Congratulations to Joondalup United on gaining promotion to the WA NPL for 2017, after winning the first division Championship following a 1-3 away win against the Western Knights, when Mandurah could only draw 4-4 with local rivals Rockingham City. Joondalup United claiming the title from last year’s Champions by two points.
However, Joondalup United had more than just the game to worry about coming into their last match. If they wanted to be the team promoted they had to find a ground for next season before 5pm on the day of their last game. Luckily Sorrento came to their aid and a deal was signed before kick off that they would play home games ate Percy Doyle Reserve in 2017.
Football West had deemed that Joondalup United’s current home ground, Forrest Park, did not meet NPL standards. When Not The Footy Show asked what differed from Subiaco’s Rosalie Park, where the relegated team has played for the past three seasons, Football West did not give an answer.
Joondalup United has been talking to Wanneroo Council about improving their ground and bringing all of their junior teams to Forrest Park to play since July last year. The plan is to develop some undercover viewing from the clubrooms and have two pitches, a new car Park and the current floodlights will be moved and upgraded to a lux level to meet the requirements to be in the NPL. Floodlight requirements that only one club currently meets.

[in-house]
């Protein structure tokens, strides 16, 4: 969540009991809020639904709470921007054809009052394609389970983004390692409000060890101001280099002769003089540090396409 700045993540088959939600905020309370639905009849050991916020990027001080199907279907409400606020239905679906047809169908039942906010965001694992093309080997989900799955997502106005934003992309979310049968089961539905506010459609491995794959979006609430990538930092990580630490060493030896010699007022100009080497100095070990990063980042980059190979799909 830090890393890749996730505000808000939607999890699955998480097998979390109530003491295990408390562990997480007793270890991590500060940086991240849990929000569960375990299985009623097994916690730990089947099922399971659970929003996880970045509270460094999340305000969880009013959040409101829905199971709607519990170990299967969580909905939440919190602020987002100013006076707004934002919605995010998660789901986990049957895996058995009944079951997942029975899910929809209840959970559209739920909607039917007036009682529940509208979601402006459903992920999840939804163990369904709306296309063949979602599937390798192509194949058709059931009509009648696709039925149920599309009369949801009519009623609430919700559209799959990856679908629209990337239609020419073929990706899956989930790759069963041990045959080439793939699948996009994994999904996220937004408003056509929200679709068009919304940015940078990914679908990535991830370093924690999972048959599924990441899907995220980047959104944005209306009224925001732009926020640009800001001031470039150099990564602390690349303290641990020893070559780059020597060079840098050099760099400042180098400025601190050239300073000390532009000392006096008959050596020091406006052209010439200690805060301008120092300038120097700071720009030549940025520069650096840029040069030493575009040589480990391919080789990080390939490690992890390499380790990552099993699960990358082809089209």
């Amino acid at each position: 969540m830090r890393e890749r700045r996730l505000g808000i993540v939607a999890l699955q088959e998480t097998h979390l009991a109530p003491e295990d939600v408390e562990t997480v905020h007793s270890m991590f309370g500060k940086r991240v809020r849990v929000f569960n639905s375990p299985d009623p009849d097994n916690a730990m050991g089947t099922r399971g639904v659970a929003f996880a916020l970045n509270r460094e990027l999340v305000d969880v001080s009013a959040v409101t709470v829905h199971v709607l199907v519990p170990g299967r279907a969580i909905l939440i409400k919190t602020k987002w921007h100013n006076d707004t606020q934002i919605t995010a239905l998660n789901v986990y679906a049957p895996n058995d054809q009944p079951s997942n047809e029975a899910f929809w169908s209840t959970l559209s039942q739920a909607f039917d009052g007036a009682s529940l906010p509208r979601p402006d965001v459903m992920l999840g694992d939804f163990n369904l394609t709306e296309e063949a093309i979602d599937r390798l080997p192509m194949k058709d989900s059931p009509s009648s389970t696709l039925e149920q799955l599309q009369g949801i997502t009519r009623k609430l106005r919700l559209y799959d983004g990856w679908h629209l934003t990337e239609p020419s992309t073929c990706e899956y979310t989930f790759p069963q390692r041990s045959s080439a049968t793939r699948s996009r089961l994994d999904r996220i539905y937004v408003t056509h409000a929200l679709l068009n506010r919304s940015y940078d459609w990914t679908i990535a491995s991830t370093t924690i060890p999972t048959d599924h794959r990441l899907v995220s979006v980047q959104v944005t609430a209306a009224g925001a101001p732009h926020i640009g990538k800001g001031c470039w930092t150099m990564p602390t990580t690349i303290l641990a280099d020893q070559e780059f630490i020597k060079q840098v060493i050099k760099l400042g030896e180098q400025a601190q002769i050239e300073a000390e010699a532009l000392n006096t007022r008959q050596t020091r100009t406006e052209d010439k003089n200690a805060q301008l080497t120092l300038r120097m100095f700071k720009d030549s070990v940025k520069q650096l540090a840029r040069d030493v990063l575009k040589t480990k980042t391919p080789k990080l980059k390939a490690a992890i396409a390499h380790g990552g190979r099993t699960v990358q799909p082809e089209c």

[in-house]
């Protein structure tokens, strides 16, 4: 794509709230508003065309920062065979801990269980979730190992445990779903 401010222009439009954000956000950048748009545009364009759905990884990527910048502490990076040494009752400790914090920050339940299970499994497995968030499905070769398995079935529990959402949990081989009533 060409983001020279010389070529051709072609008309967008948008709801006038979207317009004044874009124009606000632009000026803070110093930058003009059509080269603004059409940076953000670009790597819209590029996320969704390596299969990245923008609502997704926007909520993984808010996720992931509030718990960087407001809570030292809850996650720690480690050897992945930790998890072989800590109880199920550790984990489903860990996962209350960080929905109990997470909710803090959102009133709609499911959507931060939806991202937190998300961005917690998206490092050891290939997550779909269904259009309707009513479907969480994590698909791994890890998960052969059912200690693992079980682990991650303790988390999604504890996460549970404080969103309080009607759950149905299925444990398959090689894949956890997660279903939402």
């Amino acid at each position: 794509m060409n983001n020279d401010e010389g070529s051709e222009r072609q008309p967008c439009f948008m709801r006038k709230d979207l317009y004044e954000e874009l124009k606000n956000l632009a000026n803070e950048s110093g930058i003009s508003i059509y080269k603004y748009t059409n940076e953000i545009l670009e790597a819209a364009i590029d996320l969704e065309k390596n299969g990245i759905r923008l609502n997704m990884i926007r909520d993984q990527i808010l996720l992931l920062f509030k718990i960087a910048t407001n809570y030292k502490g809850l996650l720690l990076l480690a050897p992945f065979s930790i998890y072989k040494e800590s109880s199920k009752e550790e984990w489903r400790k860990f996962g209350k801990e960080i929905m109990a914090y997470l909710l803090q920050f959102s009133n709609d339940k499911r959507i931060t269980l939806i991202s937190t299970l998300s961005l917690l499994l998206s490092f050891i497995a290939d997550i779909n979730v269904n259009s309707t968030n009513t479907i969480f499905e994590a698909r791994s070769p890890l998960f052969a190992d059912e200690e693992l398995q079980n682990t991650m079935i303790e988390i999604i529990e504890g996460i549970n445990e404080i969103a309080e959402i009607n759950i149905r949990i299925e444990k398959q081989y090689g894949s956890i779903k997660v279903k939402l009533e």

So here is a club not only moving in the right direction on the pitch but also off of it.
Sadly though in 2017 they will be forced to play at another ground in order to take up their position in the NPL. The Western Knights were forced do the same in 2012, the last season of the old State Premier League. The cost of this was crippling to a club that had been a dominant side in the Premier League. Paying a lease at their traditional home ground at Nash Field, and then having to pay a match day fee to the club their shared with proved catastrophic. Incoming revenue was restricted and barely covered the two rents, so money spent on quality players also became unavailable to the coaching staff. With the NTC not being given points for their games, but finishing last, the Western Knights were relegated; the last team from the State Premier League to suffer that fate.
This was a team that had won the Premiership in 2009 and 2010, made the top five finals in 2011 and won the State League cup in 2008. A team that along with Perth SC had dominated the 2000’s under Ronnie Campbell.
Hopefully Joondalup United will not suffer a similar situation, where the costs to ground share end up having a huge impact on the club as a whole. One thing that may work in the club’s favour is that their Reserves also won the league, while the under 18’s came fifth. So if they can keep many of these players they may well have the depth at the club.
One does have to ask whether the clubs should agree that some leeway should be given to clubs coming up, where they have already started the move to develop their facilities long before they are promoted. After all it is supposed to be about promoting the game, rather than restricting teams who are moving in the right direction. History shows that moving grounds the world over can be the death of a club.
Another issue that never came into play, but could have done if Joondalup United had not found a club willing to share their ground, was a play off between the second placed team from the First Division and the last placed team from the NPL.